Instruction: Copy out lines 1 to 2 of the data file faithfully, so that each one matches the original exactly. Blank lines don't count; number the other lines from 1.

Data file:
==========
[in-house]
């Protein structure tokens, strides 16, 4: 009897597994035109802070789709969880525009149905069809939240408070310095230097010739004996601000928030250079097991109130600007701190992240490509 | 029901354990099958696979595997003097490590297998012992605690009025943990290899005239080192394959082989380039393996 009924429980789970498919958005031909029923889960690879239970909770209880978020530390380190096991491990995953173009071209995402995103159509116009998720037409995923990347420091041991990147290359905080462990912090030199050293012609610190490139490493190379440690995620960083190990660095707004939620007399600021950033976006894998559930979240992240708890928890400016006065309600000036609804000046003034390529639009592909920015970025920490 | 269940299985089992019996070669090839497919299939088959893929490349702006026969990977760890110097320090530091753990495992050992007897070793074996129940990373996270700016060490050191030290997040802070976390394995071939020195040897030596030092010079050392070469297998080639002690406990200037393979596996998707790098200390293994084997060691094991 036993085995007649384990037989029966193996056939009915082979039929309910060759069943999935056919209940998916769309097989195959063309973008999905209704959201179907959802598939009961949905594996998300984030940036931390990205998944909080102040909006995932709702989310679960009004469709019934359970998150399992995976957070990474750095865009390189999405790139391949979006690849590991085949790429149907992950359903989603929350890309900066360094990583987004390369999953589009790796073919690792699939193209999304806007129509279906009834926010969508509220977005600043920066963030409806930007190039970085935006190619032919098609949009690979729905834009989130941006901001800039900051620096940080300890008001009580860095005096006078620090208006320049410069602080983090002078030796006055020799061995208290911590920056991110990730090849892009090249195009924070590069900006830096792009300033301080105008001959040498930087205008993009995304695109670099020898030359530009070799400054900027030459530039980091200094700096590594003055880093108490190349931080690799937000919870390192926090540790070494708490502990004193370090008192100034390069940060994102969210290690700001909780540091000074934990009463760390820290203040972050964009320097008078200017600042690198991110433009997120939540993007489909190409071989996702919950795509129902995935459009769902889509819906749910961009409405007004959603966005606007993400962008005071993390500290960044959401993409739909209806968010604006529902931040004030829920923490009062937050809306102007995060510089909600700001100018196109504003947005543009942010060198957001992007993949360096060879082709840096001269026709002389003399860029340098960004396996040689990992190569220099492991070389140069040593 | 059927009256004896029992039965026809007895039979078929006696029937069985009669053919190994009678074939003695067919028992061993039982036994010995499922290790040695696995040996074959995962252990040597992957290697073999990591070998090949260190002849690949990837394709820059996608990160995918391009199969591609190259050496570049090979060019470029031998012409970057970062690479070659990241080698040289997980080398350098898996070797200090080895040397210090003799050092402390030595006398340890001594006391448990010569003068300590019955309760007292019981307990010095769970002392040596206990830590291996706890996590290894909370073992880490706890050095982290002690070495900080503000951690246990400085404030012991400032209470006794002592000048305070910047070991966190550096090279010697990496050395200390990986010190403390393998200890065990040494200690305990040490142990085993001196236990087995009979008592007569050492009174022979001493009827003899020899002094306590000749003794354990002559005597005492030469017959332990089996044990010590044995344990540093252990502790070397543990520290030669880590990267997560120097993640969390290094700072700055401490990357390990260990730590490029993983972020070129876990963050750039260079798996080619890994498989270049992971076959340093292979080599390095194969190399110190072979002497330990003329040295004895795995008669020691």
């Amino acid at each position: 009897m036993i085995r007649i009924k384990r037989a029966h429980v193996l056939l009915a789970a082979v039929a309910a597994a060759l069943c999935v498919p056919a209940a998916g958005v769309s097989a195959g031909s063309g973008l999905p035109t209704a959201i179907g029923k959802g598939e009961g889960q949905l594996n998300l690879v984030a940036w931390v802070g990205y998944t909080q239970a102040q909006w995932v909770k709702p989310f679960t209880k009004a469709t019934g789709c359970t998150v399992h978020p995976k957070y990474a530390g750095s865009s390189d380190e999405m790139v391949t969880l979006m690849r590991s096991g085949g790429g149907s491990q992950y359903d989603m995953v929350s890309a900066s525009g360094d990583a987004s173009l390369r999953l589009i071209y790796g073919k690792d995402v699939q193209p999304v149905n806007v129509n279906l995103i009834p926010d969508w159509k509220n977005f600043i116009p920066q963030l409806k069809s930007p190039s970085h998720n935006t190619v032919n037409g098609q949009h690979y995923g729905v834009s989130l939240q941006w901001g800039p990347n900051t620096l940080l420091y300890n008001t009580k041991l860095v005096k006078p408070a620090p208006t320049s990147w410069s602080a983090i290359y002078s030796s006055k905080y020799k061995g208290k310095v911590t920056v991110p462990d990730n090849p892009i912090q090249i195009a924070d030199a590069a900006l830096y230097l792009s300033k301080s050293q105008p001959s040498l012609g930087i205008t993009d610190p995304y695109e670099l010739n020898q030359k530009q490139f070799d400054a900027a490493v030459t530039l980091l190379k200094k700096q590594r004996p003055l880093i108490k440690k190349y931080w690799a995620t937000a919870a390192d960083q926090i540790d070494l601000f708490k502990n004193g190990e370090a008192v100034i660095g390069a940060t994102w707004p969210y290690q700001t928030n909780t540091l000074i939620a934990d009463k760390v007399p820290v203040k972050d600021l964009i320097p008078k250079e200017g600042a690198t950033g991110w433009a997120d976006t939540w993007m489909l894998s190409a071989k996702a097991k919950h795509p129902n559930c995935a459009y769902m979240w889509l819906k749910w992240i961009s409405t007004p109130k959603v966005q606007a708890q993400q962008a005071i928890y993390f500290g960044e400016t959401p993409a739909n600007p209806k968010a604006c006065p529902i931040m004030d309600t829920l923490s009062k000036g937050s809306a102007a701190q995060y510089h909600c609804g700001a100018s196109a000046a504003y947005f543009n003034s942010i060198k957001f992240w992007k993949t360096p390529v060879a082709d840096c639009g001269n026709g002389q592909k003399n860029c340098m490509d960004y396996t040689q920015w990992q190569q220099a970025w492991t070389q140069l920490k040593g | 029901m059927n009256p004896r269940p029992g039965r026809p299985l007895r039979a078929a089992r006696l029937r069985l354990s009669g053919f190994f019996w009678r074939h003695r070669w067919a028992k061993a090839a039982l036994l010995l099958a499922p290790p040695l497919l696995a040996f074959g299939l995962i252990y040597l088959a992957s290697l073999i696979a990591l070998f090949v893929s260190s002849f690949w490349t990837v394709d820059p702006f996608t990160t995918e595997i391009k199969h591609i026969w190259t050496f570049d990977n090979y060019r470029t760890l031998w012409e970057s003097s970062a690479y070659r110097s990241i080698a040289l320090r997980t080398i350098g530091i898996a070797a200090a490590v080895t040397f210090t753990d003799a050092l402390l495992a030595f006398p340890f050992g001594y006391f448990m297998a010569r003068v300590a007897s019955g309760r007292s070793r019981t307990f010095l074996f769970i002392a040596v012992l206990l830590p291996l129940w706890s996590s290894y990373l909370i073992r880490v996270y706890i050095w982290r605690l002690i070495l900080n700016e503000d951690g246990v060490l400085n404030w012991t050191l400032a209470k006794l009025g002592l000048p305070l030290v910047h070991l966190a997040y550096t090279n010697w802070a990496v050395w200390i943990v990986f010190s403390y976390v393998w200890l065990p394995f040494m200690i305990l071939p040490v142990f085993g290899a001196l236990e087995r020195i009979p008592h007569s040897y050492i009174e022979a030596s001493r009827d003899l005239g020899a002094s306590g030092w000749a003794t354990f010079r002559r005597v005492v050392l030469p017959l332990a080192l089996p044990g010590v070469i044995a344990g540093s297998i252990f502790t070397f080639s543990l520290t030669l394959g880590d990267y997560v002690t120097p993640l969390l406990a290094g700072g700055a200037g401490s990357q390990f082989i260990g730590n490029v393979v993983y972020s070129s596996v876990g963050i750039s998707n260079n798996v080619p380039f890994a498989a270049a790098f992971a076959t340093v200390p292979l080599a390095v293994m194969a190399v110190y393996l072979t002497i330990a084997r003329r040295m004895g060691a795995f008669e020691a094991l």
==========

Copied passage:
[in-house]
């Protein structure tokens, strides 16, 4: 009897597994035109802070789709969880525009149905069809939240408070310095230097010739004996601000928030250079097991109130600007701190992240490509 | 029901354990099958696979595997003097490590297998012992605690009025943990290899005239080192394959082989380039393996 009924429980789970498919958005031909029923889960690879239970909770209880978020530390380190096991491990995953173009071209995402995103159509116009998720037409995923990347420091041991990147290359905080462990912090030199050293012609610190490139490493190379440690995620960083190990660095707004939620007399600021950033976006894998559930979240992240708890928890400016006065309600000036609804000046003034390529639009592909920015970025920490 | 269940299985089992019996070669090839497919299939088959893929490349702006026969990977760890110097320090530091753990495992050992007897070793074996129940990373996270700016060490050191030290997040802070976390394995071939020195040897030596030092010079050392070469297998080639002690406990200037393979596996998707790098200390293994084997060691094991 036993085995007649384990037989029966193996056939009915082979039929309910060759069943999935056919209940998916769309097989195959063309973008999905209704959201179907959802598939009961949905594996998300984030940036931390990205998944909080102040909006995932709702989310679960009004469709019934359970998150399992995976957070990474750095865009390189999405790139391949979006690849590991085949790429149907992950359903989603929350890309900066360094990583987004390369999953589009790796073919690792699939193209999304806007129509279906009834926010969508509220977005600043920066963030409806930007190039970085935006190619032919098609949009690979729905834009989130941006901001800039900051620096940080300890008001009580860095005096006078620090208006320049410069602080983090002078030796006055020799061995208290911590920056991110990730090849892009090249195009924070590069900006830096792009300033301080105008001959040498930087205008993009995304695109670099020898030359530009070799400054900027030459530039980091200094700096590594003055880093108490190349931080690799937000919870390192926090540790070494708490502990004193370090008192100034390069940060994102969210290690700001909780540091000074934990009463760390820290203040972050964009320097008078200017600042690198991110433009997120939540993007489909190409071989996702919950795509129902995935459009769902889509819906749910961009409405007004959603966005606007993400962008005071993390500290960044959401993409739909209806968010604006529902931040004030829920923490009062937050809306102007995060510089909600700001100018196109504003947005543009942010060198957001992007993949360096060879082709840096001269026709002389003399860029340098960004396996040689990992190569220099492991070389140069040593 | 059927009256004896029992039965026809007895039979078929006696029937069985009669053919190994009678074939003695067919028992061993039982036994010995499922290790040695696995040996074959995962252990040597992957290697073999990591070998090949260190002849690949990837394709820059996608990160995918391009199969591609190259050496570049090979060019470029031998012409970057970062690479070659990241080698040289997980080398350098898996070797200090080895040397210090003799050092402390030595006398340890001594006391448990010569003068300590019955309760007292019981307990010095769970002392040596206990830590291996706890996590290894909370073992880490706890050095982290002690070495900080503000951690246990400085404030012991400032209470006794002592000048305070910047070991966190550096090279010697990496050395200390990986010190403390393998200890065990040494200690305990040490142990085993001196236990087995009979008592007569050492009174022979001493009827003899020899002094306590000749003794354990002559005597005492030469017959332990089996044990010590044995344990540093252990502790070397543990520290030669880590990267997560120097993640969390290094700072700055401490990357390990260990730590490029993983972020070129876990963050750039260079798996080619890994498989270049992971076959340093292979080599390095194969190399110190072979002497330990003329040295004895795995008669020691």